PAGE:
From Castor Dekker: I've just read The Animated Man and Gabler's biography back-to-back. I agree with your assessment of the latter, but also can't emphasize enough that, reading it, you absolutely get no idea of who the man was and what drove him. Where's Disney in all those letter fragments, contracts, business deals? It's a bit like reading a biography on Mozart by someone who doesn't really care much for classical music. And isn't it sort of ironic that the man who hammered so much on animation (the art of making the inanimate live) remains such a cardboard figure after 700-odd pages?
[Posted July 12, 2008]
From Kevin Hogan: I just finished reading The Animated Man and wanted to give my “two cents.”
After reading several biographies, watching documentaries, reading websites, etc I want to say that I believe that you give the most complete/ accurate picture of Walt Disney. He is neither the devil-horn wearing individual that liberal writers tend to portray, and neither was he completely the “Uncle Walt” persona that various media sources portray. I feel that you know that Disney was a man—extraordinary and flawed.
However, I believe that your view of Disney is balanced due to my amateur research and not necessarily due to your book on its own. When I read the various pages of your website, add in your research on Hollywood Cartoons and look at your biography, I eventually see a complete figure in Disney. Your book, in my opinion, focuses heavily on the animation process (which I enjoy), but often leaves Disney the man as a shadow.
The section involving the studio's early growth leaves me with questions about Walt’s relationships—I would like to see more of Walt’s relationship with his wife. How was their relationship beyond the picture of his young bride sleeping on the office couch while Walt works? That is a fine and symbolic picture, but hardly complete. Other pieces are missing as well. What was Roy’s reaction to the ascension of his brother up the ladder of public opinion? Jealous? Indifferent?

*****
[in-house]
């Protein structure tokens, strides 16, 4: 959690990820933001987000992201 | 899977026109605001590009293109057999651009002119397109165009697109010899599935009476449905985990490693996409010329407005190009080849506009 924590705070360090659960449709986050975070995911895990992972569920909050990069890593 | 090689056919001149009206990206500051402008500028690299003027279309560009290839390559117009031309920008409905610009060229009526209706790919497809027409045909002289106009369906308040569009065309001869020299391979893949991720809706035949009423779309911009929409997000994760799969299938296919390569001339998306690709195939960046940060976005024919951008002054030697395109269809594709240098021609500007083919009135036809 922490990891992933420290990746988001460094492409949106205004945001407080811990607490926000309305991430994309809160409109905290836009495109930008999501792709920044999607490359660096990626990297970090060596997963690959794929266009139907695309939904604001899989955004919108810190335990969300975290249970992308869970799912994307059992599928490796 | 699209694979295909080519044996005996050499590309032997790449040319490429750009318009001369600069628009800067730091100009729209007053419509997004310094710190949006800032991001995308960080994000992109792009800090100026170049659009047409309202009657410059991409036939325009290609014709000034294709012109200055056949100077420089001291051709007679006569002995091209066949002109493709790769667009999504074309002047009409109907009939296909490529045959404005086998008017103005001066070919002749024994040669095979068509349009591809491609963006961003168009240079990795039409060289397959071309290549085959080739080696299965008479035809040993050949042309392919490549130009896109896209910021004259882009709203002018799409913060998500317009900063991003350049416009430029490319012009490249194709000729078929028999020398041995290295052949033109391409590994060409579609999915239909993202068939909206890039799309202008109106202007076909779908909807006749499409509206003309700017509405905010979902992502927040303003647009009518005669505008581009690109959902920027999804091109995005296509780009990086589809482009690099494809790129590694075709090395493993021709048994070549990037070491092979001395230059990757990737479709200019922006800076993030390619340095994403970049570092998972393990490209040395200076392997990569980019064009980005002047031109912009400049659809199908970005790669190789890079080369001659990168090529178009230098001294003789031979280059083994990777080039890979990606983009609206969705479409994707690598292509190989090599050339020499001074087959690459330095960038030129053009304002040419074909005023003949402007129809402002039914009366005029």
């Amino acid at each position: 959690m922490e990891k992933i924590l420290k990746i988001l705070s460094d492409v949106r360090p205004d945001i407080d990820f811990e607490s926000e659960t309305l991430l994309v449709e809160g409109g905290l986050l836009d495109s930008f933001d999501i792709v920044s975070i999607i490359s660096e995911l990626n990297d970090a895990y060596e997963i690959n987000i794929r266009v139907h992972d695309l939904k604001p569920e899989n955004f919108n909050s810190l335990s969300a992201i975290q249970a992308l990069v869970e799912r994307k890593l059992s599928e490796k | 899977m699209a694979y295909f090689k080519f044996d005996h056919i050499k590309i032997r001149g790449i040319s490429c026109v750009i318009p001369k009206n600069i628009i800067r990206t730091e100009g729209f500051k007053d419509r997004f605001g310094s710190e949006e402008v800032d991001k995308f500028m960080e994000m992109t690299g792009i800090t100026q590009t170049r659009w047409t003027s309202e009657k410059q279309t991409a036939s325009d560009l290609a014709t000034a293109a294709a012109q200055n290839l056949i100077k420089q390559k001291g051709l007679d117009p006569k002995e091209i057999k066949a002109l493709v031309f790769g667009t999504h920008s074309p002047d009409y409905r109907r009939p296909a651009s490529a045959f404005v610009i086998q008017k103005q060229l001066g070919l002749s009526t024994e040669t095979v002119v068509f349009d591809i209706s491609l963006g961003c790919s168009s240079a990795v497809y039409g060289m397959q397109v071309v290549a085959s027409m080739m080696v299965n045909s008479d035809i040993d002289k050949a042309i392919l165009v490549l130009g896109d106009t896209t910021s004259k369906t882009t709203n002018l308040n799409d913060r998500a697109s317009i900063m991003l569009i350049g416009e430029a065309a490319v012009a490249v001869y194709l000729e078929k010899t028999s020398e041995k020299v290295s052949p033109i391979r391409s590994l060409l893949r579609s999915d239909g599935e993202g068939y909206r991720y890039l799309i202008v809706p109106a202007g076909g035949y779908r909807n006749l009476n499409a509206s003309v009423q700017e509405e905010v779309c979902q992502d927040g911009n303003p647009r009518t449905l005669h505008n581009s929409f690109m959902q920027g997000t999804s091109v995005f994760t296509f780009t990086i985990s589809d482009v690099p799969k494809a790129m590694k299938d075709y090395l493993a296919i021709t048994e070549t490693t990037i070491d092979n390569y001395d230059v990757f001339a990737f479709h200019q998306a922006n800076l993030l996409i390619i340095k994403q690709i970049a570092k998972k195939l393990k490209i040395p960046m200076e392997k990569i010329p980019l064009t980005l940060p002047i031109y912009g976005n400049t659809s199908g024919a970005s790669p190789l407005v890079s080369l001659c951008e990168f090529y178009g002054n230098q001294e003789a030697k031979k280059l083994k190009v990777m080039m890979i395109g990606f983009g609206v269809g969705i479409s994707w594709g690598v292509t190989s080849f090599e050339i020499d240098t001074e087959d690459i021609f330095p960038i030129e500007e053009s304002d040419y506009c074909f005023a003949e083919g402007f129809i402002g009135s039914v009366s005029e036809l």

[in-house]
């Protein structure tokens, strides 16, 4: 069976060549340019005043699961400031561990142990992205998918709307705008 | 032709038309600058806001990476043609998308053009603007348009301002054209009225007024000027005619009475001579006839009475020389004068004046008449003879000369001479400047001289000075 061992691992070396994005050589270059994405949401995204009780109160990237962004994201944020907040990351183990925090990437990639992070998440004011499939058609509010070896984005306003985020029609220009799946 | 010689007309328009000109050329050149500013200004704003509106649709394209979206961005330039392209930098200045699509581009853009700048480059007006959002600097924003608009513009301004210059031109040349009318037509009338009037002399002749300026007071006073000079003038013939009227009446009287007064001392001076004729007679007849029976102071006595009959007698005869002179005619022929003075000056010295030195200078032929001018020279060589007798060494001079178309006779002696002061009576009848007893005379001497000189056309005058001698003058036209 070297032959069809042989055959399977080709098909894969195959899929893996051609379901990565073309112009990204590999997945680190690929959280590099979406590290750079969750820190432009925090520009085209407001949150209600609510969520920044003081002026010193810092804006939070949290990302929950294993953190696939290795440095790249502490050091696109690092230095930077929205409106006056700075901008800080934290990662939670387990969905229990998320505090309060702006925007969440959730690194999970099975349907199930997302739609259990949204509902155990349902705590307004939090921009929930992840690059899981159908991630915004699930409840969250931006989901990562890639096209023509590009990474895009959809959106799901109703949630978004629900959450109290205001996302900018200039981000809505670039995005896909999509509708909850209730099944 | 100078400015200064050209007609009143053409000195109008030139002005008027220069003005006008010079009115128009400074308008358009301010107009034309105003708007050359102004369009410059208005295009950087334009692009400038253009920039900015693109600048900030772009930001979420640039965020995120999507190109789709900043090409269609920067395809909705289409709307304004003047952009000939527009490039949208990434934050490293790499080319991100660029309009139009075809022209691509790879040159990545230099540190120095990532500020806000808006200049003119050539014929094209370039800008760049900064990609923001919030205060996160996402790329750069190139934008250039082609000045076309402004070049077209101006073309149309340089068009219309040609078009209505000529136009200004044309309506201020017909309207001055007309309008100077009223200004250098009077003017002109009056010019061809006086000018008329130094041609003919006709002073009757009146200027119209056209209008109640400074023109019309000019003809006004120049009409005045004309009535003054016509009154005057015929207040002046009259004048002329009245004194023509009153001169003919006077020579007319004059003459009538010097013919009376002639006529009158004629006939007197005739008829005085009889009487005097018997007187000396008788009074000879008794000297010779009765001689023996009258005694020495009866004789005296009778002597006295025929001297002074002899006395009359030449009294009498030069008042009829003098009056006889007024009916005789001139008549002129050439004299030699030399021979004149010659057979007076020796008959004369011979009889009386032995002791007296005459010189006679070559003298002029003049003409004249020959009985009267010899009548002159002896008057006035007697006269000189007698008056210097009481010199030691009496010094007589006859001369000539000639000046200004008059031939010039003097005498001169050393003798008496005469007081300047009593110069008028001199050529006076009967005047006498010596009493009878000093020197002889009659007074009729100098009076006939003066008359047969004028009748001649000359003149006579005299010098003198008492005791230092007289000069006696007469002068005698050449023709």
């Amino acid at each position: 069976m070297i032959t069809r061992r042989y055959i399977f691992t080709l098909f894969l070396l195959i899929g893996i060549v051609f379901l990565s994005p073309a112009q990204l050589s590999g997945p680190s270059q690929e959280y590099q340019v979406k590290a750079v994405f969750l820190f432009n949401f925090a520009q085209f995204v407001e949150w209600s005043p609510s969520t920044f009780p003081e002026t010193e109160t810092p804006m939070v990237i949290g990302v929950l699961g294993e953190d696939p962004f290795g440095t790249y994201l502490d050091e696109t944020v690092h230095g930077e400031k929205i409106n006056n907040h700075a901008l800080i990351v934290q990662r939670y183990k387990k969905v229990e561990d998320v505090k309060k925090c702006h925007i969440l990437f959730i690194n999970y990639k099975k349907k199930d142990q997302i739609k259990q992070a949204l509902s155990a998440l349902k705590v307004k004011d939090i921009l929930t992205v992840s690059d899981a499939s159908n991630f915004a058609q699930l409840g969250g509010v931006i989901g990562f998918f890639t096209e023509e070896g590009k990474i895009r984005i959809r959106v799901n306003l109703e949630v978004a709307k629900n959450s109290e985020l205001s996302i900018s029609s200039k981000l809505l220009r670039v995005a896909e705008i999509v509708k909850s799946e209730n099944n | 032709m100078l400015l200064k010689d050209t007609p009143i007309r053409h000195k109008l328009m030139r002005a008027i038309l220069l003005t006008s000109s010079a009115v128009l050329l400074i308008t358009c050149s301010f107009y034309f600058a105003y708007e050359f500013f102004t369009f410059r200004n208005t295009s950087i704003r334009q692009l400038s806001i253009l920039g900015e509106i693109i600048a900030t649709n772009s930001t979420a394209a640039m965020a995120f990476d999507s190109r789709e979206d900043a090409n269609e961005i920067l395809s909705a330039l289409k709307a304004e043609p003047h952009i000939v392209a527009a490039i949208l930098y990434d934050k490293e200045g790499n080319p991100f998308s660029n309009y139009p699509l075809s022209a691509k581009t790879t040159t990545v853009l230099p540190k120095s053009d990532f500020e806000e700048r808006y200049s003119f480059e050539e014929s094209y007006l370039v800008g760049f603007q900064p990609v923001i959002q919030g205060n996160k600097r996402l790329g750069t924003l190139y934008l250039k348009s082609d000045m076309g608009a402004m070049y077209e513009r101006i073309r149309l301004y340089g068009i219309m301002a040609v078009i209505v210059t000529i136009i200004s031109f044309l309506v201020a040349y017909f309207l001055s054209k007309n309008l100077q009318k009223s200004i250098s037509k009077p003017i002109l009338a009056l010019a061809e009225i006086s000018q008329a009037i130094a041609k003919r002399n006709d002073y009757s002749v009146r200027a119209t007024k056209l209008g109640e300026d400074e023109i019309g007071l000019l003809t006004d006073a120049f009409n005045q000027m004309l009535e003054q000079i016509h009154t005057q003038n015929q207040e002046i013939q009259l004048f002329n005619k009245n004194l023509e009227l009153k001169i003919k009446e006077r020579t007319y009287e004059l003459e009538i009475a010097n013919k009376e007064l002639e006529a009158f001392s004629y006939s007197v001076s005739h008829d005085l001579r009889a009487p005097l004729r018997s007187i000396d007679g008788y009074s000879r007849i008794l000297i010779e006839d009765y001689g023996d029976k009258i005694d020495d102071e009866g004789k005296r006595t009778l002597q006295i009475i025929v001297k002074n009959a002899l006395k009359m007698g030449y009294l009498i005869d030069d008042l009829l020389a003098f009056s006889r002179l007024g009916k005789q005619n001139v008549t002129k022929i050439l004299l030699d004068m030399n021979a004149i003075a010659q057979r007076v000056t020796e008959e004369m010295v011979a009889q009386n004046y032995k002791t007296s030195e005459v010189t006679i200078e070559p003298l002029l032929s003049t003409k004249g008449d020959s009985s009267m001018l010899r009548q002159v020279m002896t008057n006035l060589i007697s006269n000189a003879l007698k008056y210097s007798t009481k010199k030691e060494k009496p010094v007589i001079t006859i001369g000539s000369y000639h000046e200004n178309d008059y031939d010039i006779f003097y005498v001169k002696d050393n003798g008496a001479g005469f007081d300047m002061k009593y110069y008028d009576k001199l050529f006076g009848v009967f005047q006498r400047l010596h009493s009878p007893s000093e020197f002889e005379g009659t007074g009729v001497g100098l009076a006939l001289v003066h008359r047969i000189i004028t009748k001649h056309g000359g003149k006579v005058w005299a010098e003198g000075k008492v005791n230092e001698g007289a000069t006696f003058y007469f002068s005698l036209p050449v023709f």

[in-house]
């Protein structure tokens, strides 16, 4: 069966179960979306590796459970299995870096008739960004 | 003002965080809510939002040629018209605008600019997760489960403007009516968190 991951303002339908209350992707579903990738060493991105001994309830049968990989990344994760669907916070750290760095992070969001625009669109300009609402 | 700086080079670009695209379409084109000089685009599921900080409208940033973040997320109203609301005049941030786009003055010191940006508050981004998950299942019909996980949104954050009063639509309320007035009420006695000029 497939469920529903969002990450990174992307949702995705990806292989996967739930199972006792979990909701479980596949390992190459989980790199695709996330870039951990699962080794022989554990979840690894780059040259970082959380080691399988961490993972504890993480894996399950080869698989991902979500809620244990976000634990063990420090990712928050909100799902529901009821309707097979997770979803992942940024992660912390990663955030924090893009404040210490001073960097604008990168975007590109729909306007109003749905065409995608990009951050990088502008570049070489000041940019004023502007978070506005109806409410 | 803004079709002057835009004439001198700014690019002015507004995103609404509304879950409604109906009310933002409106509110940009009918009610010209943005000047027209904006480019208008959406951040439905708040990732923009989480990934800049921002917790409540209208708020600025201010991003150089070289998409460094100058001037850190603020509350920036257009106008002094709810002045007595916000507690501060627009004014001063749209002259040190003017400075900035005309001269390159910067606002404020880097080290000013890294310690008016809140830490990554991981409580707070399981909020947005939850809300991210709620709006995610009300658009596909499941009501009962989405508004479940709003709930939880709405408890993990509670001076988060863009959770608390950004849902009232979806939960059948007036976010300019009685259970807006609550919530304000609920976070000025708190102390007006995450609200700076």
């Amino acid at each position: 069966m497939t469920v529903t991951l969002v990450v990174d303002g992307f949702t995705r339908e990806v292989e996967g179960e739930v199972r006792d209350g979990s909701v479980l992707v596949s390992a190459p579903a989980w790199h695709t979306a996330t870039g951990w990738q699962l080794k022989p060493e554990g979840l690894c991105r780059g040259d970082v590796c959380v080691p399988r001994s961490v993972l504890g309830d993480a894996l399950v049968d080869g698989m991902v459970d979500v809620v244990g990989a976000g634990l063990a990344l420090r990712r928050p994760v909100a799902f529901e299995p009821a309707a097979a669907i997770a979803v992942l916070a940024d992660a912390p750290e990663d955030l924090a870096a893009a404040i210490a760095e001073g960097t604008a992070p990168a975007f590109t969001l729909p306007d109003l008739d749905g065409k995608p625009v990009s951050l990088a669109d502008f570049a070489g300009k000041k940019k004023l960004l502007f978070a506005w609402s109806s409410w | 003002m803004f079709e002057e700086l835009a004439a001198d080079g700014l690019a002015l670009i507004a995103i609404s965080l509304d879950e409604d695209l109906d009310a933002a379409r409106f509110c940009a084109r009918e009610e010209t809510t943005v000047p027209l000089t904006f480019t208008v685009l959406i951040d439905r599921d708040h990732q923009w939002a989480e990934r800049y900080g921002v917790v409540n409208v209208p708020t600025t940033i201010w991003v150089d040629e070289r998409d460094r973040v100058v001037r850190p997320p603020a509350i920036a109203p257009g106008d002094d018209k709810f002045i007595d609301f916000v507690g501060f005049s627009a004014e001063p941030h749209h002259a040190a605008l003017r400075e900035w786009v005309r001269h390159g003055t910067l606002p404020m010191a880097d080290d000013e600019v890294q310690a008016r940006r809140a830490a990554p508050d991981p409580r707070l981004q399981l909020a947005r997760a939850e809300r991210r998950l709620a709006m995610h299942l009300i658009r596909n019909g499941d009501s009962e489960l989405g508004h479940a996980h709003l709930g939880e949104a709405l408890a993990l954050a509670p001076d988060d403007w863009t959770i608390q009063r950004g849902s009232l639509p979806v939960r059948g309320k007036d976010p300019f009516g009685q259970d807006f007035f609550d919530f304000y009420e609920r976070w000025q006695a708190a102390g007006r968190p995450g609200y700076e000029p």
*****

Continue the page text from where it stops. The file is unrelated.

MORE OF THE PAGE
These are not major things—I generally get an idea of how Disney was as a man/ artist. But I feel that many people who run to Gabler’s book, among others, are doing so because of the “personal” insights that he/ others attempt to give. I don’t think Gabler got it right—far from it. But his psycho-babble gives people more of a sense of intimacy with Walt than your book did.
I enjoyed your recent post on Walt and Dali—I even posted for it. I enjoyed it because it gives me a bit more insight on Walt beyond the nuts and bolts of production. I hope that readers of your book look at your site and other places to get that full view of Disney as a man.
Perhaps you meant to keep your book more centered on Disney the producer/ artist/ business man. If you did, you did a fine job. But if you meant to give people as full and balanced a view on Walt possible, I feel you came up a little short. With all that said, I am always excited to read your next book/ work.
MB replies: I think that Kevin is saying, in essence, that The Animated Man should have been longer, and I agree. If I had ever dreamed that UC Press would publish my book just seven months after Gabler’s—instead of publishing it simultaneously with Gabler’s, or at least a year later—I would have taken more time with it and added 50-100 pages. As it is, I’m proud of The Animated Man, and I think it’s a vastly more accurate and sympathetic portrayal of Walt Disney than Gabler’s book, but I have no doubt that I could have made it even better if I’d had more time. I’m also sure that I ever have the opportunity to produce a revised edition, it’ll be not just longer but richer in every way.
[Posted January 12,2012]
From John Verderber: This is a note of praise for your book on Walt Disney, The Animated Man, which I recently discovered and read. I'm glad I did. Its concentration on Disney's life in creating his animated films (particularly the "Big 5": Snow White, Pinocchio, Fantasia, Dumbo, and Bambi) is essential reading. I must admit that I did enjoy Neal Gabler's book on Walt Disney very much, but did not think he understood Disney's relationship with animation and filmmaking as well as you did. I know many Disney historians, and the Disney family, were none too pleased with Gabler's book, which I can't exactly understand. Of course I'm no fan of the one that said he was born out of wedlock and fathered by a Spanish Dancer or other rather biased and scandalous portraits. He was not "Hollywood's Dark Prince." But Gabler, I think, did not go in that direction at all. In any event, your book is terrific, entirely different, and entirely necessary. And I suppose any biography of one's loved one written by an outsider is bound to be...a weird experience to go through.
I've become more amazed and awestruck by the work that went into those five films in particular, and how exciting it must have been to work at the Disney Studio then. I am no artist. I'm a writer of stage and screen works for New York—albeit a young one. But when one is a child, he does not realize just how painstakingly exhausting it must have been to create the "Going to School" shot from Pinocchio or the "Nutcracker Suite" from Fantasia...or any scene for that matter! Now that I'm grown, I realize and am stunned and fascinated.
[Posted August 31, 2014]